Electrolyte solutions with high concentrations of ions are prevalent in biological systems and energy storage technologies. Nevertheless, the high interaction free energy and long-range nature of electrostatic interactions makes the development of a general conceptual picture of concentrated electrolytes a significant challenge. In this work, we study ionic liquids, single-component liquids composed solely of ions, in an attempt to provide a novel perspective on electrostatic screening in very high concentration (nonideal) electrolytes. We use temperature-dependent surface force measurements to demonstrate that the long-range, exponentially decaying diffuse double-layer forces observed across ionic liquids exhibit a pronounced temperature dependence: Increasing the temperature decreases the measured exponential (Debye) decay length, implying an increase in the thermally driven effective free-ion concentration in the bulk ionic liquids. We use our quantitative results to propose a general model of long-range electrostatic screening in ionic liquids, where thermally activated charge fluctuations, either free ions or correlated domains (quasiparticles), take on the role of ions in traditional dilute electrolyte solutions. This picture represents a crucial step toward resolving several inconsistencies surrounding electrostatic screening and charge transport in ionic liquids that have impeded progress within the interdisciplinary ionic liquids community. More broadly, our work provides a previously unidentified way of envisioning highly concentrated electrolytes, with implications for diverse areas of inquiry, ranging from designing electrochemical devices to rationalizing electrostatic interactions in biological systems.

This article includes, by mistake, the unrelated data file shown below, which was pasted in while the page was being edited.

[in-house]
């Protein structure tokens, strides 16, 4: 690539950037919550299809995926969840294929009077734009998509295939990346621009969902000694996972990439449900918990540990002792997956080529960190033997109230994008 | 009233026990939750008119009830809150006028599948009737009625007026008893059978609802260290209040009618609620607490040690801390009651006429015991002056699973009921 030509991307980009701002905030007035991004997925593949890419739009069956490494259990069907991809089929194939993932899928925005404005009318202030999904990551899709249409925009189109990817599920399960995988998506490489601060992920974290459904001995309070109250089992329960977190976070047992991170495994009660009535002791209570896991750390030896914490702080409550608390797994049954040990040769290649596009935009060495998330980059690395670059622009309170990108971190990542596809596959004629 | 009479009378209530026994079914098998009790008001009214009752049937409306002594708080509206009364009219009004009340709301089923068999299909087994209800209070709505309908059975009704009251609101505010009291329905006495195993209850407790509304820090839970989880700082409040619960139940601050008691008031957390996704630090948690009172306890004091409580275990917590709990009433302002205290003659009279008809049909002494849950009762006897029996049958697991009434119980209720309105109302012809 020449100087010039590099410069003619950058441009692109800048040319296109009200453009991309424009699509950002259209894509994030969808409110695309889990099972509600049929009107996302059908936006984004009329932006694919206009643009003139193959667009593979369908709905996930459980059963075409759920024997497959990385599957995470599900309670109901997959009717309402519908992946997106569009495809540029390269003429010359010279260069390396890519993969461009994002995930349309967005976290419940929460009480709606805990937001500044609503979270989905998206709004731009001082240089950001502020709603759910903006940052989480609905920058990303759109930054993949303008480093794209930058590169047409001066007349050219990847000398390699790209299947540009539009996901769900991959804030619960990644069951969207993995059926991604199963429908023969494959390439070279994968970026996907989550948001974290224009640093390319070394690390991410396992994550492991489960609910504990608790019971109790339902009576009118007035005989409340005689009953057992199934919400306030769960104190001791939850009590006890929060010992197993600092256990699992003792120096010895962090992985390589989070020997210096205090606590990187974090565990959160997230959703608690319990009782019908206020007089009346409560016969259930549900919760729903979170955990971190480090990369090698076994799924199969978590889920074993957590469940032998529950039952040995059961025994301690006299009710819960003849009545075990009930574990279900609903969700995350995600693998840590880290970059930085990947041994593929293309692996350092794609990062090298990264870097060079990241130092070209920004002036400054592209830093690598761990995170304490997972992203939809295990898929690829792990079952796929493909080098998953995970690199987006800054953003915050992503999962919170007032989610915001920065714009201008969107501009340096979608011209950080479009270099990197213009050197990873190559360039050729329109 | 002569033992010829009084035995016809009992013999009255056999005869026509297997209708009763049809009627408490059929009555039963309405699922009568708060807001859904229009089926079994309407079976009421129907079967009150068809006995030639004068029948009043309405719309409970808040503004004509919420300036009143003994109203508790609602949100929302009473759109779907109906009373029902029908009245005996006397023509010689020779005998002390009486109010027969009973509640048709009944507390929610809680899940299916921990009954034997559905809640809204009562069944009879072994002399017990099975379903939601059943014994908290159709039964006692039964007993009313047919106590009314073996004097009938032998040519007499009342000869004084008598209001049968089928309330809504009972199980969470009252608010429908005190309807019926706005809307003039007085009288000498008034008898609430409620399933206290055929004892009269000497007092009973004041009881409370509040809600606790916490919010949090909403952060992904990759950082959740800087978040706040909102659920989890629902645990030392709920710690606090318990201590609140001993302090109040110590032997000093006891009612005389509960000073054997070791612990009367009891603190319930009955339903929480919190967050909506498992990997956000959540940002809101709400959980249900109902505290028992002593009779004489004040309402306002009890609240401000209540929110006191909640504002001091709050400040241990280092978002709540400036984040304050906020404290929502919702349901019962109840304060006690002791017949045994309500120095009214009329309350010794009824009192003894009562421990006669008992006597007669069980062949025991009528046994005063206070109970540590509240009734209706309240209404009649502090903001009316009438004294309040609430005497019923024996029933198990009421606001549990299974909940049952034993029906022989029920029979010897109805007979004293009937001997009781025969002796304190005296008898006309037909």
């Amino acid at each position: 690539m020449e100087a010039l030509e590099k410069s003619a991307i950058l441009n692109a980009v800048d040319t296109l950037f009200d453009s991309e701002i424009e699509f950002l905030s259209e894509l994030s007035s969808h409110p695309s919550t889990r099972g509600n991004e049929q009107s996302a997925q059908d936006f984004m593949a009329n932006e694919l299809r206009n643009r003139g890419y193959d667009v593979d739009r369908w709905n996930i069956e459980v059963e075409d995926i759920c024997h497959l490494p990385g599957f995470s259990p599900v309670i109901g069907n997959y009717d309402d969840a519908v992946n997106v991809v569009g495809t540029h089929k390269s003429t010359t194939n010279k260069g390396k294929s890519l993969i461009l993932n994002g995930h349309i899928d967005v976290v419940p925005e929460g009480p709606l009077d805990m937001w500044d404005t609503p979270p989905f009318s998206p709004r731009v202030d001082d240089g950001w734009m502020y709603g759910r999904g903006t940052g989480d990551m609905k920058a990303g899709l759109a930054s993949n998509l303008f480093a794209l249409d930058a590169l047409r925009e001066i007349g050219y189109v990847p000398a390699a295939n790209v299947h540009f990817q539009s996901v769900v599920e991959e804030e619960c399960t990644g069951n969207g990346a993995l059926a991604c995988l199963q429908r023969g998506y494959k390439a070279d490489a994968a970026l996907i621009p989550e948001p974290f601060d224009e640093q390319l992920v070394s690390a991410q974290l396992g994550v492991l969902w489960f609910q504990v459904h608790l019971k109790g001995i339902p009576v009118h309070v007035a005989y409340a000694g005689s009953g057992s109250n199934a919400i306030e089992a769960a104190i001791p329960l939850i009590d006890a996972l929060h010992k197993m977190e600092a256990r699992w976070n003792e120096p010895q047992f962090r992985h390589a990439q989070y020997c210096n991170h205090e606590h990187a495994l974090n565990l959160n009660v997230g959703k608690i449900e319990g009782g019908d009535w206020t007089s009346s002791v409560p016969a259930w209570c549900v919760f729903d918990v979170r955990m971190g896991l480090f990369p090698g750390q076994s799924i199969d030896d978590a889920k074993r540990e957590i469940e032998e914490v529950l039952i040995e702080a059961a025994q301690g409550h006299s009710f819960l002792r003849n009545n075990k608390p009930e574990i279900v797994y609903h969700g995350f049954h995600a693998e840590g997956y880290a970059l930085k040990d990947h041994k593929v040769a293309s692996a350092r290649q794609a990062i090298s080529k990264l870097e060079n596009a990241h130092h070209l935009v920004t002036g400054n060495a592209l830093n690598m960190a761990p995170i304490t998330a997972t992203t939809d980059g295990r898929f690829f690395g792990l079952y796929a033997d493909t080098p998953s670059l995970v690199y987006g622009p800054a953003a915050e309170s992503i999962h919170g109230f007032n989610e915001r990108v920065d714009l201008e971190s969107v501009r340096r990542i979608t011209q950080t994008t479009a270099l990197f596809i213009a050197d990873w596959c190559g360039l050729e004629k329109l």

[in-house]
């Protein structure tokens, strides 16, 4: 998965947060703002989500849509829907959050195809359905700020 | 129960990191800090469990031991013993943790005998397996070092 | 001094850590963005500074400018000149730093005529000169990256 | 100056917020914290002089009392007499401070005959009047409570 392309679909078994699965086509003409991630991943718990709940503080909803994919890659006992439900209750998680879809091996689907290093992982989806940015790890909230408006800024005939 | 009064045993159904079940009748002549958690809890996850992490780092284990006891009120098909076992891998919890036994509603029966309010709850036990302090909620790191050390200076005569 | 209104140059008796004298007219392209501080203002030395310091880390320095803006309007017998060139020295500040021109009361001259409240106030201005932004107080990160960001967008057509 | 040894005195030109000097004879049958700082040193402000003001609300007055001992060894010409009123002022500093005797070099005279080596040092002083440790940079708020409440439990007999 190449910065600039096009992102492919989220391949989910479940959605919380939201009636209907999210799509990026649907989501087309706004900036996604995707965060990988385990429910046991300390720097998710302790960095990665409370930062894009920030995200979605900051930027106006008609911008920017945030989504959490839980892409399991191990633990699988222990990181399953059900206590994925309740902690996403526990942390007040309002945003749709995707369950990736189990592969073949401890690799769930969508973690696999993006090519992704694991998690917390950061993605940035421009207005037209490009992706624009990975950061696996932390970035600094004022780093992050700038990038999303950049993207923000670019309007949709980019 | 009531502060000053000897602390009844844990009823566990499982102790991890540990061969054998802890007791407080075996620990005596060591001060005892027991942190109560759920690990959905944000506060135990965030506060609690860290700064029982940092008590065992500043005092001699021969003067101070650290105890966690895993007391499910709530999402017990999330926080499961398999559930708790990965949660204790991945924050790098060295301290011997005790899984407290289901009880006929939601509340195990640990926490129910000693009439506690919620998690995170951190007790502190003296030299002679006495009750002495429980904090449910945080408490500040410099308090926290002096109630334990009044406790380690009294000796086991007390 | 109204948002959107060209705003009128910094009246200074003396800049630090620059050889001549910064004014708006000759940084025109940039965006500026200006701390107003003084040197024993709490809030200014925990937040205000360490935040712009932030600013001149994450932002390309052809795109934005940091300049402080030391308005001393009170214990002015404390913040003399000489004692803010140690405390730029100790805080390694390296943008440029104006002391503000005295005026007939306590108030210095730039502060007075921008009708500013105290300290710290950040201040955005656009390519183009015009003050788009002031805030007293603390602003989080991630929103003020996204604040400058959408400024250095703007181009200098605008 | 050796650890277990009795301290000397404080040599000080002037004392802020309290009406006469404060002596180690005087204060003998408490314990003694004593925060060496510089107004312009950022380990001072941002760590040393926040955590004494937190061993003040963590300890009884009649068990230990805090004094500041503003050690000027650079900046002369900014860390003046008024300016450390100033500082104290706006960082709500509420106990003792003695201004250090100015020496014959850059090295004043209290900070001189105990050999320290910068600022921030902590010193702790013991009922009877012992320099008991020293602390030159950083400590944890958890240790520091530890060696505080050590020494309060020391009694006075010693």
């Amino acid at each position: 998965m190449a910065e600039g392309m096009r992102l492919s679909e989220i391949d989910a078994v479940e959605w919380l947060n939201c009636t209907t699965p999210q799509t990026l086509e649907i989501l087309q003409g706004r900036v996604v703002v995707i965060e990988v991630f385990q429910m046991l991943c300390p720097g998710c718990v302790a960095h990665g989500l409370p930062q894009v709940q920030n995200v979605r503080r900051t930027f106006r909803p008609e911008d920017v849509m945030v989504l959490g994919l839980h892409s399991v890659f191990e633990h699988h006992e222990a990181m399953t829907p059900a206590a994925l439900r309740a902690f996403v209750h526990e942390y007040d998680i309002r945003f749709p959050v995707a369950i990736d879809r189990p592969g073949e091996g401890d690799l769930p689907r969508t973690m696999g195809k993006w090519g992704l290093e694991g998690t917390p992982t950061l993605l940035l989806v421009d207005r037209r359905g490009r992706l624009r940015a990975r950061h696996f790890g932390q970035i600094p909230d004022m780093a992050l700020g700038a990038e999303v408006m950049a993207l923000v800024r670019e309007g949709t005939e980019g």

2. Characterization of long-range transport of aerosols over Austria